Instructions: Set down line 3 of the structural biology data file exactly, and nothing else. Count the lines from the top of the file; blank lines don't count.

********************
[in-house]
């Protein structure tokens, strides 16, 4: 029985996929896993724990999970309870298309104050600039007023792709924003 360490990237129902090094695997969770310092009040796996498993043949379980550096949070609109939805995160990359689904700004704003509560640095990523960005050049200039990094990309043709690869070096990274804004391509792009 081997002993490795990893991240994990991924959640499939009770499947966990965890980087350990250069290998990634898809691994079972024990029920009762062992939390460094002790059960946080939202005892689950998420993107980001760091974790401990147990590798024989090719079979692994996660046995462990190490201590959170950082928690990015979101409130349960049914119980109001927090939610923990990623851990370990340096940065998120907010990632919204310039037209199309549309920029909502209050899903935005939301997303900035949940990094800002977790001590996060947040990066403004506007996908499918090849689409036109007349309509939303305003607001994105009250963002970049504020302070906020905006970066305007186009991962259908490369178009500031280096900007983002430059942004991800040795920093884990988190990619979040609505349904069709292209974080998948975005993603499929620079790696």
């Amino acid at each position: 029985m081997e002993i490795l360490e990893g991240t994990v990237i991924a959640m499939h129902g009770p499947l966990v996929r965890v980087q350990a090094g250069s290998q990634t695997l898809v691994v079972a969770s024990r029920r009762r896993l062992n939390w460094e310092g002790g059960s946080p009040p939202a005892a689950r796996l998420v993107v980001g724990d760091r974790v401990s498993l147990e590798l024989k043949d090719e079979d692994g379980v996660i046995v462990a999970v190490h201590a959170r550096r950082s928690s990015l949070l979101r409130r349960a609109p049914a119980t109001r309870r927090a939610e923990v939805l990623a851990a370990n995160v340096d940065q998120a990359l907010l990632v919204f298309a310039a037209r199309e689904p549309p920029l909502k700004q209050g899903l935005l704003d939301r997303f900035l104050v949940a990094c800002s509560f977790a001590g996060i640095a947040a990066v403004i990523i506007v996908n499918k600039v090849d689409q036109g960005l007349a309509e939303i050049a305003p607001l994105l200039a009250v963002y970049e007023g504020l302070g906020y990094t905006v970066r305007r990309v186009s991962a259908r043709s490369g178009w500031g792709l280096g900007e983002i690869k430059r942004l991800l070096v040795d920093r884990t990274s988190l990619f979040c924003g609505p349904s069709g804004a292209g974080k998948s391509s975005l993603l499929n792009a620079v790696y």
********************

């Amino acid at each position: 029985m081997e002993i490795l360490e990893g991240t994990v990237i991924a959640m499939h129902g009770p499947l966990v996929r965890v980087q350990a090094g250069s290998q990634t695997l898809v691994v079972a969770s024990r029920r009762r896993l062992n939390w460094e310092g002790g059960s946080p009040p939202a005892a689950r796996l998420v993107v980001g724990d760091r974790v401990s498993l147990e590798l024989k043949d090719e079979d692994g379980v996660i046995v462990a999970v190490h201590a959170r550096r950082s928690s990015l949070l979101r409130r349960a609109p049914a119980t109001r309870r927090a939610e923990v939805l990623a851990a370990n995160v340096d940065q998120a990359l907010l990632v919204f298309a310039a037209r199309e689904p549309p920029l909502k700004q209050g899903l935005l704003d939301r997303f900035l104050v949940a990094c800002s509560f977790a001590g996060i640095a947040a990066v403004i990523i506007v996908n499918k600039v090849d689409q036109g960005l007349a309509e939303i050049a305003p607001l994105l200039a009250v963002y970049e007023g504020l302070g906020y990094t905006v970066r305007r990309v186009s991962a259908r043709s490369g178009w500031g792709l280096g900007e983002i690869k430059r942004l991800l070096v040795d920093r884990t990274s988190l990619f979040c924003g609505p349904s069709g804004a292209g974080k998948s391509s975005l993603l499929n792009a620079v790696y």